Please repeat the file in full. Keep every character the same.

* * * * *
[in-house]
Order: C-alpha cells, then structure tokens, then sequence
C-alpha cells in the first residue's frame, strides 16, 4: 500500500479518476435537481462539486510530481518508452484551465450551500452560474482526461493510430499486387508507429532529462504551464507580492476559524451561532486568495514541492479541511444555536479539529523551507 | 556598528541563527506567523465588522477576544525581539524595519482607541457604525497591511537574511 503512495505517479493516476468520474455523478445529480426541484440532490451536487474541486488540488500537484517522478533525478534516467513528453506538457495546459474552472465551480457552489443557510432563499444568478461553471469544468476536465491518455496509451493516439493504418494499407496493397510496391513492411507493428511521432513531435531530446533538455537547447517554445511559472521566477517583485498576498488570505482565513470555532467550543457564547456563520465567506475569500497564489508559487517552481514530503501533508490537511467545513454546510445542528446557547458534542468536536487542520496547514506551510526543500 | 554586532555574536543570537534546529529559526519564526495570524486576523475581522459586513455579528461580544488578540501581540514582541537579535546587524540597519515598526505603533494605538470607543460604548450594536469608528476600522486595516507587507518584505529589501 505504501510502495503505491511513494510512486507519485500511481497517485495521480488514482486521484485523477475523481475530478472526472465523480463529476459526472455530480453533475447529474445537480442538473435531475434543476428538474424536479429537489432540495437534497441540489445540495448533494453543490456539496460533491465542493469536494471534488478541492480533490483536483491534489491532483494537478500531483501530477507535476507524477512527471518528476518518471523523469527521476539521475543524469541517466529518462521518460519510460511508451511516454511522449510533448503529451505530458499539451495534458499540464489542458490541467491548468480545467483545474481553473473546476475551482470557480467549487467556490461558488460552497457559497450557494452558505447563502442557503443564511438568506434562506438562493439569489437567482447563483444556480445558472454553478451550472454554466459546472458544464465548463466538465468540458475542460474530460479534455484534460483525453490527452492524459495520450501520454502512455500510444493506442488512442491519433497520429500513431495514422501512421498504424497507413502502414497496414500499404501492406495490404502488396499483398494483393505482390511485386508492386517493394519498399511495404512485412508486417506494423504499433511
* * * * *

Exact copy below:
[in-house]
Order: C-alpha cells, then structure tokens, then sequence
C-alpha cells in the first residue's frame, strides 16, 4: 500500500479518476435537481462539486510530481518508452484551465450551500452560474482526461493510430499486387508507429532529462504551464507580492476559524451561532486568495514541492479541511444555536479539529523551507 | 556598528541563527506567523465588522477576544525581539524595519482607541457604525497591511537574511 503512495505517479493516476468520474455523478445529480426541484440532490451536487474541486488540488500537484517522478533525478534516467513528453506538457495546459474552472465551480457552489443557510432563499444568478461553471469544468476536465491518455496509451493516439493504418494499407496493397510496391513492411507493428511521432513531435531530446533538455537547447517554445511559472521566477517583485498576498488570505482565513470555532467550543457564547456563520465567506475569500497564489508559487517552481514530503501533508490537511467545513454546510445542528446557547458534542468536536487542520496547514506551510526543500 | 554586532555574536543570537534546529529559526519564526495570524486576523475581522459586513455579528461580544488578540501581540514582541537579535546587524540597519515598526505603533494605538470607543460604548450594536469608528476600522486595516507587507518584505529589501 505504501510502495503505491511513494510512486507519485500511481497517485495521480488514482486521484485523477475523481475530478472526472465523480463529476459526472455530480453533475447529474445537480442538473435531475434543476428538474424536479429537489432540495437534497441540489445540495448533494453543490456539496460533491465542493469536494471534488478541492480533490483536483491534489491532483494537478500531483501530477507535476507524477512527471518528476518518471523523469527521476539521475543524469541517466529518462521518460519510460511508451511516454511522449510533448503529451505530458499539451495534458499540464489542458490541467491548468480545467483545474481553473473546476475551482470557480467549487467556490461558488460552497457559497450557494452558505447563502442557503443564511438568506434562506438562493439569489437567482447563483444556480445558472454553478451550472454554466459546472458544464465548463466538465468540458475542460474530460479534455484534460483525453490527452492524459495520450501520454502512455500510444493506442488512442491519433497520429500513431495514422501512421498504424497507413502502414497496414500499404501492406495490404502488396499483398494483393505482390511485386508492386517493394519498399511495404512485412508486417506494423504499433511